The hashtag. ‘#’. You’ve probably used one. Maybe to promote a product or brand, maybe to show excitement or emphasize something. But have you ever wondered why you were using it? Do you even know what a ‘#’ is called? What did you even call ‘#’ when you just read it? Lets have a look into the symbols odd history.
hashtag n. (on social media web sites and applications) a word or phrase preceded by a hash and used to identify messages relating to a specific topic; (also) the hash symbol itself, when used in this way.
So that’s what the OED has to say about it, but that still leaves a lot of questions. What is the hash symbol’s actual name? How did it become associated with Twitter? Why do some people insist on saying it in the real world #annoying?
To tell the story of the symbol we must first go all the way back to Ancient Rome. It began life meaning ‘pound in weight’, or Libra Pondo if you want to get all Roman about it. Back then it was abbreviated as lb (so that’s where that comes from too), often with a line across the top – ℔ – to show the letters were connected. Through scribe speed and laziness lb started to visually morph.
Over the years the symbol’s use and popularity continued enough to make it onto typewriter keyboards. It was still used for pound but it was taking on other meanings too, such as ‘number sign’.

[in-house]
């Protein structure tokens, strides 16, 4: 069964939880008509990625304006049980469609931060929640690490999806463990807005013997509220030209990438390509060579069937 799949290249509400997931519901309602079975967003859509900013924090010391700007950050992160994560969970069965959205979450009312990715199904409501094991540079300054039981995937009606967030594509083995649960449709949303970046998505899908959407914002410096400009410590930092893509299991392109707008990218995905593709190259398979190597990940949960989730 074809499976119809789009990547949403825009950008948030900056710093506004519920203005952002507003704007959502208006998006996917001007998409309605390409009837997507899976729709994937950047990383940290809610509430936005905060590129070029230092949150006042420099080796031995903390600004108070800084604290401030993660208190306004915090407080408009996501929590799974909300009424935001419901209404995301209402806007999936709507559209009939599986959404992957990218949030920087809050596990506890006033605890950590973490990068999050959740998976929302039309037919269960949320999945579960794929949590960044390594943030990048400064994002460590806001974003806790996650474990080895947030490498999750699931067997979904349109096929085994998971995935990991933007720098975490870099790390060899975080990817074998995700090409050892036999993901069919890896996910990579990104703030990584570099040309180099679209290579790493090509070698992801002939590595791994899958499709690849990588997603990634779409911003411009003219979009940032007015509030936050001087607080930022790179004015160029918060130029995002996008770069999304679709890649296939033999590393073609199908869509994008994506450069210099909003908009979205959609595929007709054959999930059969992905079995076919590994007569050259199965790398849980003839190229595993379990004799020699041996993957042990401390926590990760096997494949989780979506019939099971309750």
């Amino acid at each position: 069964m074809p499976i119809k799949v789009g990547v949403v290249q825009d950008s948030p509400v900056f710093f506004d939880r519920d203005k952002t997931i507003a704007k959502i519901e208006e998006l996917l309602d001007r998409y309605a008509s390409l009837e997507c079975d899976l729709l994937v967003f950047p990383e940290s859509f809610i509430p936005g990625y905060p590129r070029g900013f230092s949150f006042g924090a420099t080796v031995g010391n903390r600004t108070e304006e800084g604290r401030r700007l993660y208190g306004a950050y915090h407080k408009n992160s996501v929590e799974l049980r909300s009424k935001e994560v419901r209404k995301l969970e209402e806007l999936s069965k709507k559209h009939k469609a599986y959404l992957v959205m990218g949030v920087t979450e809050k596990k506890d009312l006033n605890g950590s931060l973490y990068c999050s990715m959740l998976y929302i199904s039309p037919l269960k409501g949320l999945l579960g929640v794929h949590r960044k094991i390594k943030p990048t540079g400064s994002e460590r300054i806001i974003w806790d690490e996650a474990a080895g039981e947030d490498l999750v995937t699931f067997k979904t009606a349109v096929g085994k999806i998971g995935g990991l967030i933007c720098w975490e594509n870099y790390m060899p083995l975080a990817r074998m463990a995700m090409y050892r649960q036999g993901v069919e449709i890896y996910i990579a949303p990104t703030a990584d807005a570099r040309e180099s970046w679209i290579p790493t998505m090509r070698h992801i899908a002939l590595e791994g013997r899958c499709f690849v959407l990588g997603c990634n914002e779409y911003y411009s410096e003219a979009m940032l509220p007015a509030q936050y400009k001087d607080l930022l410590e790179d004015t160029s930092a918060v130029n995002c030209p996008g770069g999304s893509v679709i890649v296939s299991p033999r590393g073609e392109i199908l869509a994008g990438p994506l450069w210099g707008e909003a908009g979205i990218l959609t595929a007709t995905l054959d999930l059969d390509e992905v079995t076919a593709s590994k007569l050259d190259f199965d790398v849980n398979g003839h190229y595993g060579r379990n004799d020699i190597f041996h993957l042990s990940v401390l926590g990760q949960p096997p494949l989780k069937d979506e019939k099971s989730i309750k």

Now we skip ahead again, this time to the invention of the push button telephone. To even up the design of the keyboard and to give users extra options on phone menus the * and # symbols were added either side of the 0 key. The * and # symbol’s were chosen because phone menus would be written on computers and those symbols were on QWERTY keyboards and incorporated into coding languages.
Interestingly the phone company wasn’t sure what to call the # symbol so invented a new name for it. The hash symbol would forever be known as… The Octotherp. And then the Octothorpe. No one knows how that changed but it did.
Now fast forward to the present day. Or the very recent past I suppose.
At 4:25pm on the 23rd August 2007, Chris Messina posted this tweet in anticipation of an event called BarCamp.
The idea was simple, by adding # he had found a super unique way for people to search for the event. The modern hashtag was born.
Messina chose it because he wanted to be able to type it from a non-smart phone and that left him with just two choices, * or #.
Those from the UK may have already known the symbol as a hash sign. This caught on worldwide. First as hash tag. Then simply hashtag.
Now there are hashtags for everything.
So there you have it. Wow your friends and colleagues with the tale of the octothorpe. Or don’t. I’m yet to have dinner party success with it.
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